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Woody Allen: Manhattan Moviemaker Mystery

"Woody Allen: A Documentary" airs on PBS stations in two parts, at 9 p. m. Sunday and Monday, Nov. 20 and 21. Check local listings for airtimes. Also available via PBS On Demand.

by Odie Henderson

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I took this gig as a challenge. It's not that I hate Woody Allen; I just don't adore him as much as you would like. Plus, I live in the Bizarro World when it comes to his films, enjoying the ones most people hate and vice-versa. For example, I hated "Match Point," disliked "Annie Hall," and could never commit to "Manhattan" despite its astonishing, heartbreaking cinematography. Conversely, I loved "Deconstructing Harry," found "A Midsummer Night's Sex Comedy" amusing, and I may be the only sane person who liked "Hollywood Ending." These confessions may disturb die-hard fans, but before you vow never to read anything of mine again, you should watch American Masters' "Woody Allen: A Documentary." There you'll discover that Woody Allen dislikes most of his movies, even going so far as to offer to make a different movie for free if United Artists used "Manhattan" for kindling. Compared to that, my "meh" reaction to the gorgeous-looking film is a ringing endorsement. We now know who should be getting your hate mail, don't we?

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Not that Allen would care. Robert B. Weide's exceptional documentary makes clear that critical opinion is the farthest thing from its subject's mind. The prolific writer-director has been too busy cranking out a film a year for the past four decades to worry about what anyone thinks of them. You'd have to go back to the studio system's heyday for that kind of output, work that produced eleven solo and three collaborative Oscar nominations for writing. That's two more than my beloved Billy Wilder, who coincidentally never got a solo writing nomination. Add to those fourteen writing nods his six directing nominations, sole acting nod and the resulting three wins, and you have one of the most honored filmmakers in Hollywood history. He can expect a 22nd nomination for "Midnight in Paris," which I cop to liking but not with the slobbering praise afforded it by most critics. (It's like a cross between Cliffs Notes, "The Purple Rose of Cairo" and a Tea Party rally, with all that "it's so much better in the past" nonsense.) The fact that awards mortify Allen makes these numerous acknowledgements the kind of ironic, funny joke one would find in, well, a Woody Allen movie.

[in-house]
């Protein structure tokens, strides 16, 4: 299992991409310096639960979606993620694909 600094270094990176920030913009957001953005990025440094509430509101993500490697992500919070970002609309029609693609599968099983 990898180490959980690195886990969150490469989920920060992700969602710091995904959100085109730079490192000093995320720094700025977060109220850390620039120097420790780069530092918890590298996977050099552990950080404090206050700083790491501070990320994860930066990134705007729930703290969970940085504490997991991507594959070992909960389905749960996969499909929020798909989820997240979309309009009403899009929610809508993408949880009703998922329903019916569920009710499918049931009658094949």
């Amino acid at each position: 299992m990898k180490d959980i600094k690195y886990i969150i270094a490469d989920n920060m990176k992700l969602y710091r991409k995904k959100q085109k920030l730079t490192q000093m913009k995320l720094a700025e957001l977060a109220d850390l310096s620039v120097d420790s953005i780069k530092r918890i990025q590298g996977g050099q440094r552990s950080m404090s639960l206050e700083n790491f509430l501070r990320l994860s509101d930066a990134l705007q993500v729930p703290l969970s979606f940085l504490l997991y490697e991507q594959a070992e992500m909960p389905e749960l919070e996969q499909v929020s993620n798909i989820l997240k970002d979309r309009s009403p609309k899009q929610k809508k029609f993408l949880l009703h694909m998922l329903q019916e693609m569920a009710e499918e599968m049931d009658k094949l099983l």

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"Woody Allen: A Documentary" benefits from both its masterful construction and the willingness of Allen to offer commentary on everything from his oeuvre to his explosive divorce. Allen drives the narrative with wit, honesty and pathos, which Weide supplements with perfectly chosen clips, pictures and talking heads. The deft editing provides a seamless flow of ideas and concepts beholden to the central theme: An artist's personal demons and compulsions can influence his body of work. Allen's views on religion and mortality have a kinship with Martin Scorsese's, even if the views and ultimate outcomes are completely different. Scorsese fears where he'll go when he dies. Allen fears death, period, so much so that the documentary keeps returning to the topic in ways that are morbidly funny but never tiring.

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Weide interviews actors and writers who have worked with Allen, director contemporaries like Scorsese and family members like Letty Aronson, Allen's sister and producer of his films since "The Curse of the Jade Scorpion." Scorsese sums up my assessment of Allen's movies: This was a New York he found completely foreign. Weide offers up clips from Scorsese's "Mean Streets" and Allen's "Radio Days," both evocations of youthful memories in NYC, for comparison. Aronson dishes on the kind of big brother Allen Konigsburg was, and how it influenced the director he became. Actors discuss the director's minimalist directing style, but the urban legend that Allen doesn't direct actors is debunked with clips of him doing just that. Most of his film work is covered, and three and a half hours fly by with the quickness of the one-liners in Allen's old stand-up routines.